131 citations

Proceedings ArticleDOI
23 Apr 2006
TL;DR: A large-scale user study on which users' searches were observed by a specially developed browser that recorded their behavior as well as their explicit ratings found a certain combination of implicit indicators achieved higher correlation with the explicit ratings than any of the individual indicators.
Abstract: Explicit relevance feedback involves explicit ratings of documents or terms by users and disrupts their browsing and searching. The alternative non-disruptive method is implicit feedback inferring users' needs and interests by monitoring their regular interaction with the system. Some implicit indicators of interest, such as reading time, have been investigated in previous studies and were found indicative to the relevance of documents but not sufficiently accurate [1,2,3,4]. In this paper we present and examine several new relative implicit feedback indicators, and study the effect of combining several implicit indicators. The paper describes a large-scale user study on which users' searches were observed by a specially developed browser that recorded their behavior (implicit indicators) as well as their explicit ratings. We analyzed the relationship between implicit indicators and explicit ratings and found that a certain combination of implicit indicators achieved higher correlation with the explicit ratings than any of the individual indicators. We have also found that the relative indicators are more indicative to the level of interest of a user item than the non-relative indicators.

52 citations

Proceedings ArticleDOI
11 Jul 2011
TL;DR: This paper provides a detailed description of an algorithm developed to predict which paragraphs of text in a hypertext document have been read, and to which extent, and describes the user study that served as the basis for the algorithm.
Abstract: The main source of information in most adaptive hypermedia systems are server monitored events such as page visits and link selections. One drawback of this approach is that pages are treated as "monolithic" entities, since the system cannot determine what portions may have drawn the user's attention. Departing from this model, the work described here demonstrates that client-side monitoring and interpretation of users' interactive behavior (such as mouse moves, clicks and scrolling) allows for detailed and significantly accurate predictions on what sections of a page have been looked at. More specifically, this paper provides a detailed description of an algorithm developed to predict which paragraphs of text in a hypertext document have been read, and to which extent. It also describes the user study, involving eye-tracking for baseline comparison, that served as the basis for the algorithm.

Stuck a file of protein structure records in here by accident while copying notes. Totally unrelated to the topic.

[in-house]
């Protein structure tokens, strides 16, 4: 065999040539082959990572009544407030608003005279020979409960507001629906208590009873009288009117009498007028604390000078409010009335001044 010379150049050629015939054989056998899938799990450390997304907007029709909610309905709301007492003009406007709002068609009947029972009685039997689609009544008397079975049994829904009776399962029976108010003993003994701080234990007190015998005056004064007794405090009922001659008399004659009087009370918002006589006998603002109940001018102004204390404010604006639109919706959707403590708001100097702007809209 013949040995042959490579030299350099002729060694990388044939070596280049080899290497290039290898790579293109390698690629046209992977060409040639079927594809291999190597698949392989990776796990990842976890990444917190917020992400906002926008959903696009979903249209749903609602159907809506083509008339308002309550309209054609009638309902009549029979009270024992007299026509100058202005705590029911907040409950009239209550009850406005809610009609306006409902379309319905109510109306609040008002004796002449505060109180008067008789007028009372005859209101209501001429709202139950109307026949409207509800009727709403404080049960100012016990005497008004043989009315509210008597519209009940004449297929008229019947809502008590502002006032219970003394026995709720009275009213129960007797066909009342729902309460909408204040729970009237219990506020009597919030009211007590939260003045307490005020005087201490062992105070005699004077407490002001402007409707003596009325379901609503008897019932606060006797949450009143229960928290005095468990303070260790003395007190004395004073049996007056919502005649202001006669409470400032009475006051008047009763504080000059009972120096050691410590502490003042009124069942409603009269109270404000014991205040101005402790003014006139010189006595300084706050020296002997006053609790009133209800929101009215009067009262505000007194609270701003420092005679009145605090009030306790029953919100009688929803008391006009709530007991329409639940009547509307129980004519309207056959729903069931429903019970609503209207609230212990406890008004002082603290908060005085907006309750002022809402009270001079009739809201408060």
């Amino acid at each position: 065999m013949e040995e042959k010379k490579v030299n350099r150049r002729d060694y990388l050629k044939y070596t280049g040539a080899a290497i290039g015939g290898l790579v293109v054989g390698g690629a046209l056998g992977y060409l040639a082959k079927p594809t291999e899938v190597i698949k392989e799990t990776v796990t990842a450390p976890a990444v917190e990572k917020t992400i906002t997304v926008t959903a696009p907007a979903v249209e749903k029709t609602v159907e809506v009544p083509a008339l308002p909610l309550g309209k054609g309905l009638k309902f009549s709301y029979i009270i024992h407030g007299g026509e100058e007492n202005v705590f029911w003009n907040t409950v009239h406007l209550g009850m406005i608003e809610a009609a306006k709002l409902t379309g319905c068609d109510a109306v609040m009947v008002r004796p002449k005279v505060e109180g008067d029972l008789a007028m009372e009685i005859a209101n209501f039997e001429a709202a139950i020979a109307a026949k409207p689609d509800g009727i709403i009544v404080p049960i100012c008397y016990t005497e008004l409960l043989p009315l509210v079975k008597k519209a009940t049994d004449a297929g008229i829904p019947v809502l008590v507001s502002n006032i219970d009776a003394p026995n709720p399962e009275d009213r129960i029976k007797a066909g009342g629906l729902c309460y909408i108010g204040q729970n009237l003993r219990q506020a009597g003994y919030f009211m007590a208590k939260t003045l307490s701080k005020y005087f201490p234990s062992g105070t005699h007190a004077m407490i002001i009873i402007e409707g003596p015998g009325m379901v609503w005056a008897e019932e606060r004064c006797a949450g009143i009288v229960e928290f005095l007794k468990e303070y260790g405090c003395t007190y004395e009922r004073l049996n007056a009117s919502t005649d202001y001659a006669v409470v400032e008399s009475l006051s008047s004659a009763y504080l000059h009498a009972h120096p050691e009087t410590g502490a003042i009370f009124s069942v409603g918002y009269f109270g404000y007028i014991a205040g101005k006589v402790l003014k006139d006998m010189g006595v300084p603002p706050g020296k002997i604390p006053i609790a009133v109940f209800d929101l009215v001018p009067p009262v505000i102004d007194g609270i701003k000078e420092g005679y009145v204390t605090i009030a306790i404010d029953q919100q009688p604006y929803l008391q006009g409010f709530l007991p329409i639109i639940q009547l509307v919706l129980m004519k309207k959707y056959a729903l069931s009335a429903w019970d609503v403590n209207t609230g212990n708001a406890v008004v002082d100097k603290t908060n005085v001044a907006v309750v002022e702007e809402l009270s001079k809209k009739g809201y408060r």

36 citations

Proceedings ArticleDOI
27 Oct 2014
TL;DR: This paper summarizes work done in the area of identifying user's interests implicitly through the actions performed by the user through his browser, while using the web and proposes measures to improve the efficiency of such systems by using a combinatorial approach.
Abstract: In recent years, there has been a tremendous growth in the web and its usage, so much so that today many users find it difficult to get information that is relevant to them. This implies that there is a need to prioritize and try to get the information which the user is interested in. The behavior of the user is dynamic which makes it difficult to track his current interests and changes in his interests. If the user's interests are asked explicitly, most users tend to either ignore giving information or fill in wrong/incomplete information. Implicit user interested identification thus becomes imperative, which will not hamper his day-to-day web usage but the system learns about the users interests automatically, unobtrusively. This paper summarizes work done in the area of identifying user's interests implicitly through the actions performed by the user through his browser, while using the web. It also proposes measures to improve the efficiency of such systems by using a combinatorial approach.

11 citations